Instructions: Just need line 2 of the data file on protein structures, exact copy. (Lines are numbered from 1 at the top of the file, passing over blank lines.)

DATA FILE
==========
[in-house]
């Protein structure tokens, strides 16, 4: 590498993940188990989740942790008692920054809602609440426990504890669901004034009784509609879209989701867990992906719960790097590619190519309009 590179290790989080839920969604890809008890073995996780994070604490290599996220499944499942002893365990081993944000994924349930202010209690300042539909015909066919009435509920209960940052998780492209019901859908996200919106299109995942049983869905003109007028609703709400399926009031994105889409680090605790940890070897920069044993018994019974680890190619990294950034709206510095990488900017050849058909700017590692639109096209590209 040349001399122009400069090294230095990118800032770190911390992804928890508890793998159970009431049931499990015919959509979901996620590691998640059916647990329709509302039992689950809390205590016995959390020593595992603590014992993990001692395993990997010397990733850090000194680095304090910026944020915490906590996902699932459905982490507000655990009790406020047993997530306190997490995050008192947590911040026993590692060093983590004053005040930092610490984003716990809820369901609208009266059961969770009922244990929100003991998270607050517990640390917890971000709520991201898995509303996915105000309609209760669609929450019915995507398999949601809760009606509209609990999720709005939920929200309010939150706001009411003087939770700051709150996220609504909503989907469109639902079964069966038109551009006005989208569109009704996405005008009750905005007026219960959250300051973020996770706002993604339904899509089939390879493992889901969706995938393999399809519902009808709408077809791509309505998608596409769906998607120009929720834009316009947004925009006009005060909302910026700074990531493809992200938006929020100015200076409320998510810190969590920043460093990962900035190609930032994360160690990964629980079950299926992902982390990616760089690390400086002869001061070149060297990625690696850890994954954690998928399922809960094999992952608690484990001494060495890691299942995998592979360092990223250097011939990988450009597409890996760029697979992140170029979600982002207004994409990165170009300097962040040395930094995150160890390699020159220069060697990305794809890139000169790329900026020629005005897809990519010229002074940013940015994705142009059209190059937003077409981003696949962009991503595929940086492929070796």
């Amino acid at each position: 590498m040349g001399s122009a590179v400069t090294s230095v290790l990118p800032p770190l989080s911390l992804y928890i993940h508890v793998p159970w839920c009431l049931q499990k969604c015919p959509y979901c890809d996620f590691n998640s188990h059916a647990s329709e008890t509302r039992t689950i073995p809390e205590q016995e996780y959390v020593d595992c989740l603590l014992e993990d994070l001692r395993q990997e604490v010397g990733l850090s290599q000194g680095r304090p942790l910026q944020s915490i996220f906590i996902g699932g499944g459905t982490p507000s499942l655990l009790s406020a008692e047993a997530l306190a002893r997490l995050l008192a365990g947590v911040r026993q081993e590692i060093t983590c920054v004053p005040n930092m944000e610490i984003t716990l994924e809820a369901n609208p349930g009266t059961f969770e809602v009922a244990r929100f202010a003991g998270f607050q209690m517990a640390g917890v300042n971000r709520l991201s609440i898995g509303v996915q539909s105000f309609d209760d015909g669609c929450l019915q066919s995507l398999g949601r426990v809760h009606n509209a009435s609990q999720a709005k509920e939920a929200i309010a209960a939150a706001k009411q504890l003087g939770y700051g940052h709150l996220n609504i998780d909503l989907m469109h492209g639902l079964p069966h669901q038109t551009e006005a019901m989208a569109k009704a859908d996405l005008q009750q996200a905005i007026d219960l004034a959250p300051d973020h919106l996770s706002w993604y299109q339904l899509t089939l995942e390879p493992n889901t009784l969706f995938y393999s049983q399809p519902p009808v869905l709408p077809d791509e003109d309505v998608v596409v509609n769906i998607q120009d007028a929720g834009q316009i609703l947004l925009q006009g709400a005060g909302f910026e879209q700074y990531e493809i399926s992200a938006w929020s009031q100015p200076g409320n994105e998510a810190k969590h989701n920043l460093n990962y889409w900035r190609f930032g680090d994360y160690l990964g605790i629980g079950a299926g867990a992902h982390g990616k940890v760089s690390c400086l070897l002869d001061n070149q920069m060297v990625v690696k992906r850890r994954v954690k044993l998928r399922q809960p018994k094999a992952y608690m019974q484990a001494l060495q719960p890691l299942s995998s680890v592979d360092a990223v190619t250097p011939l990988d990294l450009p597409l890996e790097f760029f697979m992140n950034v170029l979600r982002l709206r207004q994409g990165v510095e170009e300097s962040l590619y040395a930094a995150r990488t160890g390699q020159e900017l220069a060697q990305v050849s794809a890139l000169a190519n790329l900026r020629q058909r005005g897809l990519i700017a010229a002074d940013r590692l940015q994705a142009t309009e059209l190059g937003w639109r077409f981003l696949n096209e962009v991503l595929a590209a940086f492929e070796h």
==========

């Protein structure tokens, strides 16, 4: 590498993940188990989740942790008692920054809602609440426990504890669901004034009784509609879209989701867990992906719960790097590619190519309009 590179290790989080839920969604890809008890073995996780994070604490290599996220499944499942002893365990081993944000994924349930202010209690300042539909015909066919009435509920209960940052998780492209019901859908996200919106299109995942049983869905003109007028609703709400399926009031994105889409680090605790940890070897920069044993018994019974680890190619990294950034709206510095990488900017050849058909700017590692639109096209590209 040349001399122009400069090294230095990118800032770190911390992804928890508890793998159970009431049931499990015919959509979901996620590691998640059916647990329709509302039992689950809390205590016995959390020593595992603590014992993990001692395993990997010397990733850090000194680095304090910026944020915490906590996902699932459905982490507000655990009790406020047993997530306190997490995050008192947590911040026993590692060093983590004053005040930092610490984003716990809820369901609208009266059961969770009922244990929100003991998270607050517990640390917890971000709520991201898995509303996915105000309609209760669609929450019915995507398999949601809760009606509209609990999720709005939920929200309010939150706001009411003087939770700051709150996220609504909503989907469109639902079964069966038109551009006005989208569109009704996405005008009750905005007026219960959250300051973020996770706002993604339904899509089939390879493992889901969706995938393999399809519902009808709408077809791509309505998608596409769906998607120009929720834009316009947004925009006009005060909302910026700074990531493809992200938006929020100015200076409320998510810190969590920043460093990962900035190609930032994360160690990964629980079950299926992902982390990616760089690390400086002869001061070149060297990625690696850890994954954690998928399922809960094999992952608690484990001494060495890691299942995998592979360092990223250097011939990988450009597409890996760029697979992140170029979600982002207004994409990165170009300097962040040395930094995150160890390699020159220069060697990305794809890139000169790329900026020629005005897809990519010229002074940013940015994705142009059209190059937003077409981003696949962009991503595929940086492929070796």